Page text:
What Do Galleries Owe Us?

In the distant past, an art gallery was like a small, private museum. Not only were you stopped at the door if you were a random passerby, you were only allowed to cross the threshold with an appointment. Art dealers in Paris, London, and later New York accepted this as standard practice. After all, who would ever allow the plebeians – out there – into the sheltered cubes of pastoral landscapes and a few scandalous, Impressionist canvases?

Leo Castelli’s eponymous space in Manhattan heralded a shift in dealers’ behaviours: the first publicly-attended “art fairs” like Art Cologne and Art Basel were in their infancy, and galleries became places to be, to be seen, to be photographed, and to be noticed. But somehow, even with a more relaxed door policy, the insufferably aloof “gallery girl (or boy)” at the front desk endured as a part of an art gallery’s persona.

I suspect that no one appreciates such treatment, whether you’re a student, an artist, a tourist, or just a curious citizen. You may think to yourself, “Doesn’t this gallery want me to be here? If they don’t, what is their criteria for pushing me away? What if I secretly had a million dollars and wanted to buy a whole artists’ catalogue? They’d change their tune then, right?” And it’s true, a gallery can’t survive on the tastes and patronage of ten or even twenty well-heeled buyers, alone. These days, more than ever, a gallery’s social media engagement is a core element of their business model. They want its young users and their money, also.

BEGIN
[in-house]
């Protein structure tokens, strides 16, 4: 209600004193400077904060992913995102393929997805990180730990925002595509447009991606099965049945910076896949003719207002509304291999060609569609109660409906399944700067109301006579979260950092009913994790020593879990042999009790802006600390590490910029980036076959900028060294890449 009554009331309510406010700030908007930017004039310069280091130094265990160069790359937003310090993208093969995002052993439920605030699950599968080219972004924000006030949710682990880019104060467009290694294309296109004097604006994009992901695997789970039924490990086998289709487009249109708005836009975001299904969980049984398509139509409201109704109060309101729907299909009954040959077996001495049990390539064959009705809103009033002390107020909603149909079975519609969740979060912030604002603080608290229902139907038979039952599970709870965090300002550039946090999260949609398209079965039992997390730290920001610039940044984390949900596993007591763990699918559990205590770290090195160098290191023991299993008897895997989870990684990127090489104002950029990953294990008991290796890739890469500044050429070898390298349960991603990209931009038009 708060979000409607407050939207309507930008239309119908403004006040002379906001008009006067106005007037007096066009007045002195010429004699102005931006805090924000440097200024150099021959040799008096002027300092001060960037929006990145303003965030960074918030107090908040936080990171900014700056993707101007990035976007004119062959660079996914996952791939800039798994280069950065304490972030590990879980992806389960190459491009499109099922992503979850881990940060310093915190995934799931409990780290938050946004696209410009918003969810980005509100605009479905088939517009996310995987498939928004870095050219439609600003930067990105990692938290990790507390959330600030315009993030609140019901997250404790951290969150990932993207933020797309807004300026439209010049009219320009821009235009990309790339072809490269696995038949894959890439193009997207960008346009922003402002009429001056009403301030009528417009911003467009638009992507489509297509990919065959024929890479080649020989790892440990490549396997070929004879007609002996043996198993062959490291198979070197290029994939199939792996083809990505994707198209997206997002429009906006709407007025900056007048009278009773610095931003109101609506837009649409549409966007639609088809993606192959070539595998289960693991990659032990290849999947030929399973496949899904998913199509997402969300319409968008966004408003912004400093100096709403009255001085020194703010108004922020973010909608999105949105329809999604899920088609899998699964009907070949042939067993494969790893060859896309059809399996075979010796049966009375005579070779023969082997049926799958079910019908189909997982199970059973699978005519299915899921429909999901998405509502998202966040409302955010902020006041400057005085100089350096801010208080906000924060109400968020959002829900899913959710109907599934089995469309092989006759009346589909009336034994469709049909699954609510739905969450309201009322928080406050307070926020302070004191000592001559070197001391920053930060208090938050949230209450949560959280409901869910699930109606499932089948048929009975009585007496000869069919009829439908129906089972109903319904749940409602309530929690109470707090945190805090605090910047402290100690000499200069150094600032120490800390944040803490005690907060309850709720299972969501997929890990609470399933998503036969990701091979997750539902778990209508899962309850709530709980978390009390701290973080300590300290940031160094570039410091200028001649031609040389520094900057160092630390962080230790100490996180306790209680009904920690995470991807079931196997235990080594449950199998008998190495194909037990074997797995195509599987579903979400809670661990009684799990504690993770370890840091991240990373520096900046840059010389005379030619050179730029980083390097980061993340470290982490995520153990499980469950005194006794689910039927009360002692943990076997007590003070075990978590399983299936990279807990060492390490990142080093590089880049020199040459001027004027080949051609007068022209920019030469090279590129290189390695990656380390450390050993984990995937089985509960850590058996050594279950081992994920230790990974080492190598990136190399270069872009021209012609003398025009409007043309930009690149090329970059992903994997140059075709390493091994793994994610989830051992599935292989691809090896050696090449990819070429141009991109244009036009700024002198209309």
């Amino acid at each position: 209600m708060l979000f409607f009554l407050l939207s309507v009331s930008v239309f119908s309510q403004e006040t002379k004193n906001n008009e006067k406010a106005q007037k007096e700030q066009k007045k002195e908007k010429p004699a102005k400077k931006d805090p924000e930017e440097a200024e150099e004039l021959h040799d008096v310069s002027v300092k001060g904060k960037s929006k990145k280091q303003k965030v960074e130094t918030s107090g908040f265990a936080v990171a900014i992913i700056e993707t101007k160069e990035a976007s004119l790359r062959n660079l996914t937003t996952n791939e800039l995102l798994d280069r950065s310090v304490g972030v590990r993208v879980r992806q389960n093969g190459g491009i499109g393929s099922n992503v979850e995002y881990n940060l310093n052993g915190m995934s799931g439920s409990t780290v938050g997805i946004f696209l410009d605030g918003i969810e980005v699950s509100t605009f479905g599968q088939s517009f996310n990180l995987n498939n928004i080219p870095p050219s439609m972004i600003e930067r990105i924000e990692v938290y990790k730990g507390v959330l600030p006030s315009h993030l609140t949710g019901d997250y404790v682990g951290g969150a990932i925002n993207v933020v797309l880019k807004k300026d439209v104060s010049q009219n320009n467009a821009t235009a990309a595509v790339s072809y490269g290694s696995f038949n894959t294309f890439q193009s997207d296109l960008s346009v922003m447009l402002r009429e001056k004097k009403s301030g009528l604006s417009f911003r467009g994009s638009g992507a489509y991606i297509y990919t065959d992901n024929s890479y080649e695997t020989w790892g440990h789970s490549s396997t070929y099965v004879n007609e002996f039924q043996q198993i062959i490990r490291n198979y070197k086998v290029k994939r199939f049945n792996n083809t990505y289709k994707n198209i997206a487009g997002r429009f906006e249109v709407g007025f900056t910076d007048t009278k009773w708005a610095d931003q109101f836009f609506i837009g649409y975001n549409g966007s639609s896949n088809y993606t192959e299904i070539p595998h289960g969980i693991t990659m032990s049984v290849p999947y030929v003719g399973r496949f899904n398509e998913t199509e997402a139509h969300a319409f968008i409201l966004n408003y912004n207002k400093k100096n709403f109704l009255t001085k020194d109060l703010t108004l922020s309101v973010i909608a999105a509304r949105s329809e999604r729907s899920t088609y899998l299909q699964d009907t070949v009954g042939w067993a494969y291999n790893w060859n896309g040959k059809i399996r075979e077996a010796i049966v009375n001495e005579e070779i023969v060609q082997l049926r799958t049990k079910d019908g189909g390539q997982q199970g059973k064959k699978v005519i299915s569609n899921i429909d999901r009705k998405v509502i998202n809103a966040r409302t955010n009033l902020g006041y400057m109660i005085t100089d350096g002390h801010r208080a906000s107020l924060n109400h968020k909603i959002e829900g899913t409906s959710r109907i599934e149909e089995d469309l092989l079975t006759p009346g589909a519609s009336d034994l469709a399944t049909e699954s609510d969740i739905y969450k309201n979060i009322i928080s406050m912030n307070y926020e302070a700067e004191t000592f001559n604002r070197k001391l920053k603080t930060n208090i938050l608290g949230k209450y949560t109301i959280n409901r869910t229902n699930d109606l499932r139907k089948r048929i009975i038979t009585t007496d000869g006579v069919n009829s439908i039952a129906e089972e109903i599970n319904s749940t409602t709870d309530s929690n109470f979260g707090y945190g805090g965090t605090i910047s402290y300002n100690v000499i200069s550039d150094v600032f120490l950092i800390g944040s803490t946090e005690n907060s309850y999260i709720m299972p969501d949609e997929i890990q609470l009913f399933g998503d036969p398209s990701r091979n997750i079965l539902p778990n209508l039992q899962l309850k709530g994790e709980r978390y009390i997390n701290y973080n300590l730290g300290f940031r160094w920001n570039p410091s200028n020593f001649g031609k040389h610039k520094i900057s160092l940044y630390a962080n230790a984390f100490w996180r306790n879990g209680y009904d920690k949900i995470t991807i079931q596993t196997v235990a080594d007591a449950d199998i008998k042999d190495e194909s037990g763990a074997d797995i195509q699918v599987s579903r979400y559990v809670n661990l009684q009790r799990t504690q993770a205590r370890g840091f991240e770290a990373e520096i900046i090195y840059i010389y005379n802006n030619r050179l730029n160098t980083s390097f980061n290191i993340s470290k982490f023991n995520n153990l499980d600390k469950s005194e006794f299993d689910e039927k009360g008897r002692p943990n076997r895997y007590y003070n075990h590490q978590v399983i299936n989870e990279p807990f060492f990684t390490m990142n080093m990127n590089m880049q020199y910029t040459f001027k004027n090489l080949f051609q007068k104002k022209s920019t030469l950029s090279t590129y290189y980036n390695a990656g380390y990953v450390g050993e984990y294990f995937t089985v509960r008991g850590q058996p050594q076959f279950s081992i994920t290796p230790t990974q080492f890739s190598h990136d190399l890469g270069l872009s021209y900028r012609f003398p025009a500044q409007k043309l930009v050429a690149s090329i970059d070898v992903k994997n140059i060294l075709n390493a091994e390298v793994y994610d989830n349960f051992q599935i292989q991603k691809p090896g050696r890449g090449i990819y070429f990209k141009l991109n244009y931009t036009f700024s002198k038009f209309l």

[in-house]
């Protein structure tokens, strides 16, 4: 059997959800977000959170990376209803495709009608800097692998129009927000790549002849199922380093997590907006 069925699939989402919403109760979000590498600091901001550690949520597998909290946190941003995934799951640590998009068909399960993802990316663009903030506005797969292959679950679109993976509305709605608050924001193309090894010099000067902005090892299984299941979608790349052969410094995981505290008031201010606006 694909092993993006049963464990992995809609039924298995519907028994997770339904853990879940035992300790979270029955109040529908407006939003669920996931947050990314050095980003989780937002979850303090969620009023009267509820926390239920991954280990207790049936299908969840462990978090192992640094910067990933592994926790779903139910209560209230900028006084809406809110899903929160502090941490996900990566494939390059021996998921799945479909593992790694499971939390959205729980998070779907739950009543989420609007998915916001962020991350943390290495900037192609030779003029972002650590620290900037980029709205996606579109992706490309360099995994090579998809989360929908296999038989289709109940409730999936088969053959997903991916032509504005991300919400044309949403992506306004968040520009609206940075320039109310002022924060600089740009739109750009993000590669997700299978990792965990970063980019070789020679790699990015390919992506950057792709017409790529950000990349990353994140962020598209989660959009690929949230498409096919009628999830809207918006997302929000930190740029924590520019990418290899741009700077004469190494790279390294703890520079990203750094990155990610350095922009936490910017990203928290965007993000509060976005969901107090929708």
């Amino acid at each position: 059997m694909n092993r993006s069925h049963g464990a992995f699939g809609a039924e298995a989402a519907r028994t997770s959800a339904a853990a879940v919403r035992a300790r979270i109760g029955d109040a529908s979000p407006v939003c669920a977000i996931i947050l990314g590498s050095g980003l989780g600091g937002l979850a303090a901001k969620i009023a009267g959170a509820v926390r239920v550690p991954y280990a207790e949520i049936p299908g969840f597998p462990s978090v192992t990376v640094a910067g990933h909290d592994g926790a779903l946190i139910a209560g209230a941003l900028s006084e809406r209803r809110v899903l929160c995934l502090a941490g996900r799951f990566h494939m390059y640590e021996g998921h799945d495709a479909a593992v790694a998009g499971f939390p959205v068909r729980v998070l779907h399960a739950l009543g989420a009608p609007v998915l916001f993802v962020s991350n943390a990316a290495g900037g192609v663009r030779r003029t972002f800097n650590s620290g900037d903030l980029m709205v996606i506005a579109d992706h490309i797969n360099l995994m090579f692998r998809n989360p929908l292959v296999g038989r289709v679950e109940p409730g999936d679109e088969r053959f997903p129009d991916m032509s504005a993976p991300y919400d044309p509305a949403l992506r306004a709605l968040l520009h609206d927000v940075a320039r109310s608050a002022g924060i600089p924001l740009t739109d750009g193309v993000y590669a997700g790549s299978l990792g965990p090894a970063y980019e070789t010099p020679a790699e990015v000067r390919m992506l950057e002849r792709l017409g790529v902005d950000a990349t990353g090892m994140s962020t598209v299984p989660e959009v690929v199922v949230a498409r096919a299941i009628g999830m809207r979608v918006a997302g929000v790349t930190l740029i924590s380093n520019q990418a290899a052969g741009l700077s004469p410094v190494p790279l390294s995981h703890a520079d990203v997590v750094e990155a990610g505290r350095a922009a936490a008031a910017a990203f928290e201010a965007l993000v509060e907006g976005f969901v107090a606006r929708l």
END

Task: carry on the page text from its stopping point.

So, what does the contemporary art gallery owe us, the general public? In their minds, generally very little. They pay their rents, they constantly wrangle with artists works/exhibitions/cataloguing/press/collectors, they squeeze their funds to keep the lights on and their programmes front-and-center at the now ubiquitous global art fair…the list goes on.

Isn’t that their job? In the words of the almighty Jerry Saltz, “This is a volunteer army. No one asked you to do this.” If anything, after my own fifteen years of experience working in and with them, I think the gallery owes much more to the general public than ever before. Gone, are the days of single-patron collectors sustaining a whole space. Vanished, are the evenings spent fawning around a single critic, waiting breathlessly to see if they will praise or doom months of hard work.

Art dealers who know better know that attitude is – still and always – everything. Most of the most successful and well-regarded dealers I’ve ever met were patient, informative and passionate people who were all too happy to chat with a humble, little wannabe art writer. They know that any sale could come from anyone, anywhere, and that their front-facing staff should never (-at least, not immediately) treat a potential client like someone who isn’t worthy of attention.

And in case you’re interested, you should conduct your own experiment when it comes to a gallery’s demeanour towards you. You’ll find that the ones who treat you with respect are the ones that will capture your attention and, perhaps someday, your fledgling collection.

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